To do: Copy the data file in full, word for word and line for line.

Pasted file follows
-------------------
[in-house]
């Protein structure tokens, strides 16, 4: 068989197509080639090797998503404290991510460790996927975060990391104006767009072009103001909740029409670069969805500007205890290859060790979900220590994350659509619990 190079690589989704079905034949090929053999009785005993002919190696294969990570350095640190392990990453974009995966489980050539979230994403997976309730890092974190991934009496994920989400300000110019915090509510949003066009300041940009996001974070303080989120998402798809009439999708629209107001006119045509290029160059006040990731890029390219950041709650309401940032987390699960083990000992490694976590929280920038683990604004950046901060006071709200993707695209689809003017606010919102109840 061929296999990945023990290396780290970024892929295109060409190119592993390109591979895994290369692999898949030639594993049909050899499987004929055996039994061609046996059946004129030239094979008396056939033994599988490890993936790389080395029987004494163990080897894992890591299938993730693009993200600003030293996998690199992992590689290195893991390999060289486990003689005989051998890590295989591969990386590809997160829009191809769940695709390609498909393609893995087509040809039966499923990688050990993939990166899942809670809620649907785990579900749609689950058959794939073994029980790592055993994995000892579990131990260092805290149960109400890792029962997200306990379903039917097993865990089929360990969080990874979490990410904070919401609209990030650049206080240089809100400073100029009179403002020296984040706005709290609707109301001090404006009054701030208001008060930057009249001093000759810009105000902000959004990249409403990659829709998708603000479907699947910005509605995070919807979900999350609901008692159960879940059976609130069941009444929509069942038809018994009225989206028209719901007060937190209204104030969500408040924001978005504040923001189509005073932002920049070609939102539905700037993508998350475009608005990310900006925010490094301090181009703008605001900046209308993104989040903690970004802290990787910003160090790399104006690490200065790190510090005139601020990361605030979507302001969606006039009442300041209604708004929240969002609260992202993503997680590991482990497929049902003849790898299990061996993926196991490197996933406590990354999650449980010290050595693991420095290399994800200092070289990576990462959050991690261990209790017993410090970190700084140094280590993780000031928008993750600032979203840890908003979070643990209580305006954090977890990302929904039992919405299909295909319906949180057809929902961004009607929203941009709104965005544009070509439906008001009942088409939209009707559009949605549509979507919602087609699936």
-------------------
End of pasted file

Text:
[in-house]
């Protein structure tokens, strides 16, 4: 068989197509080639090797998503404290991510460790996927975060990391104006767009072009103001909740029409670069969805500007205890290859060790979900220590994350659509619990 190079690589989704079905034949090929053999009785005993002919190696294969990570350095640190392990990453974009995966489980050539979230994403997976309730890092974190991934009496994920989400300000110019915090509510949003066009300041940009996001974070303080989120998402798809009439999708629209107001006119045509290029160059006040990731890029390219950041709650309401940032987390699960083990000992490694976590929280920038683990604004950046901060006071709200993707695209689809003017606010919102109840 061929296999990945023990290396780290970024892929295109060409190119592993390109591979895994290369692999898949030639594993049909050899499987004929055996039994061609046996059946004129030239094979008396056939033994599988490890993936790389080395029987004494163990080897894992890591299938993730693009993200600003030293996998690199992992590689290195893991390999060289486990003689005989051998890590295989591969990386590809997160829009191809769940695709390609498909393609893995087509040809039966499923990688050990993939990166899942809670809620649907785990579900749609689950058959794939073994029980790592055993994995000892579990131990260092805290149960109400890792029962997200306990379903039917097993865990089929360990969080990874979490990410904070919401609209990030650049206080240089809100400073100029009179403002020296984040706005709290609707109301001090404006009054701030208001008060930057009249001093000759810009105000902000959004990249409403990659829709998708603000479907699947910005509605995070919807979900999350609901008692159960879940059976609130069941009444929509069942038809018994009225989206028209719901007060937190209204104030969500408040924001978005504040923001189509005073932002920049070609939102539905700037993508998350475009608005990310900006925010490094301090181009703008605001900046209308993104989040903690970004802290990787910003160090790399104006690490200065790190510090005139601020990361605030979507302001969606006039009442300041209604708004929240969002609260992202993503997680590991482990497929049902003849790898299990061996993926196991490197996933406590990354999650449980010290050595693991420095290399994800200092070289990576990462959050991690261990209790017993410090970190700084140094280590993780000031928008993750600032979203840890908003979070643990209580305006954090977890990302929904039992919405299909295909319906949180057809929902961004009607929203941009709104965005544009070509439906008001009942088409939209009707559009949605549509979507919602087609699936």